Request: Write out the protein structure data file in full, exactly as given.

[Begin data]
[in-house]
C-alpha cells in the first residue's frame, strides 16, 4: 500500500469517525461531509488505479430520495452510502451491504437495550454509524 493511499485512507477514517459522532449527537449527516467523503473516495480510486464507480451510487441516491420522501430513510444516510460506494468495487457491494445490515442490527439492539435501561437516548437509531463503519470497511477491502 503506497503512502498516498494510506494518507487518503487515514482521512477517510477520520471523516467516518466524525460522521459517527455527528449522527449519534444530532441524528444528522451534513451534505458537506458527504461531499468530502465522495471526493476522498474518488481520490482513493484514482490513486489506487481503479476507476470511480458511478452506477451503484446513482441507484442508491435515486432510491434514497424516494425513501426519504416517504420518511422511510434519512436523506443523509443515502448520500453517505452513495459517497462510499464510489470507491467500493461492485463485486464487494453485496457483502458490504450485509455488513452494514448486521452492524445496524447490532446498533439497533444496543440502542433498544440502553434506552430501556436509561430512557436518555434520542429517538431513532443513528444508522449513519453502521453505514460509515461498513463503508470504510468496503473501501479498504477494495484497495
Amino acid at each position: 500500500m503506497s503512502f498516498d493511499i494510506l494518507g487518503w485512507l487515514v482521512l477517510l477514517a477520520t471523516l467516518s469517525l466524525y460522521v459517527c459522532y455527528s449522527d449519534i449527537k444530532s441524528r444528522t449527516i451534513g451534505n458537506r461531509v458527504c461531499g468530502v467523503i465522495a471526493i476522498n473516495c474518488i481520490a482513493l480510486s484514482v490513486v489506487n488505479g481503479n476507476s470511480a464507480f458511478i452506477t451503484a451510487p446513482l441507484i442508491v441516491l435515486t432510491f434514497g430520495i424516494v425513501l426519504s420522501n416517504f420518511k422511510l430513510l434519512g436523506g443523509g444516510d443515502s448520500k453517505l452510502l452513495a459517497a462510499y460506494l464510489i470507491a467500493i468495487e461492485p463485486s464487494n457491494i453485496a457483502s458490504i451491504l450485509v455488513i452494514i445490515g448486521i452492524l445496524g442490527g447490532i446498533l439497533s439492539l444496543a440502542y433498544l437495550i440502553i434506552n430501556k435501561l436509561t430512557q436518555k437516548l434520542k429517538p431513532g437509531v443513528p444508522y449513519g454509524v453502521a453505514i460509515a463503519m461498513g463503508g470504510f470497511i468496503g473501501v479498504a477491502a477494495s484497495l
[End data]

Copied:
[in-house]
C-alpha cells in the first residue's frame, strides 16, 4: 500500500469517525461531509488505479430520495452510502451491504437495550454509524 493511499485512507477514517459522532449527537449527516467523503473516495480510486464507480451510487441516491420522501430513510444516510460506494468495487457491494445490515442490527439492539435501561437516548437509531463503519470497511477491502 503506497503512502498516498494510506494518507487518503487515514482521512477517510477520520471523516467516518466524525460522521459517527455527528449522527449519534444530532441524528444528522451534513451534505458537506458527504461531499468530502465522495471526493476522498474518488481520490482513493484514482490513486489506487481503479476507476470511480458511478452506477451503484446513482441507484442508491435515486432510491434514497424516494425513501426519504416517504420518511422511510434519512436523506443523509443515502448520500453517505452513495459517497462510499464510489470507491467500493461492485463485486464487494453485496457483502458490504450485509455488513452494514448486521452492524445496524447490532446498533439497533444496543440502542433498544440502553434506552430501556436509561430512557436518555434520542429517538431513532443513528444508522449513519453502521453505514460509515461498513463503508470504510468496503473501501479498504477494495484497495
Amino acid at each position: 500500500m503506497s503512502f498516498d493511499i494510506l494518507g487518503w485512507l487515514v482521512l477517510l477514517a477520520t471523516l467516518s469517525l466524525y460522521v459517527c459522532y455527528s449522527d449519534i449527537k444530532s441524528r444528522t449527516i451534513g451534505n458537506r461531509v458527504c461531499g468530502v467523503i465522495a471526493i476522498n473516495c474518488i481520490a482513493l480510486s484514482v490513486v489506487n488505479g481503479n476507476s470511480a464507480f458511478i452506477t451503484a451510487p446513482l441507484i442508491v441516491l435515486t432510491f434514497g430520495i424516494v425513501l426519504s420522501n416517504f420518511k422511510l430513510l434519512g436523506g443523509g444516510d443515502s448520500k453517505l452510502l452513495a459517497a462510499y460506494l464510489i470507491a467500493i468495487e461492485p463485486s464487494n457491494i453485496a457483502s458490504i451491504l450485509v455488513i452494514i445490515g448486521i452492524l445496524g442490527g447490532i446498533l439497533s439492539l444496543a440502542y433498544l437495550i440502553i434506552n430501556k435501561l436509561t430512557q436518555k437516548l434520542k429517538p431513532g437509531v443513528p444508522y449513519g454509524v453502521a453505514i460509515a463503519m461498513g463503508g470504510f470497511i468496503g473501501v479498504a477491502a477494495s484497495l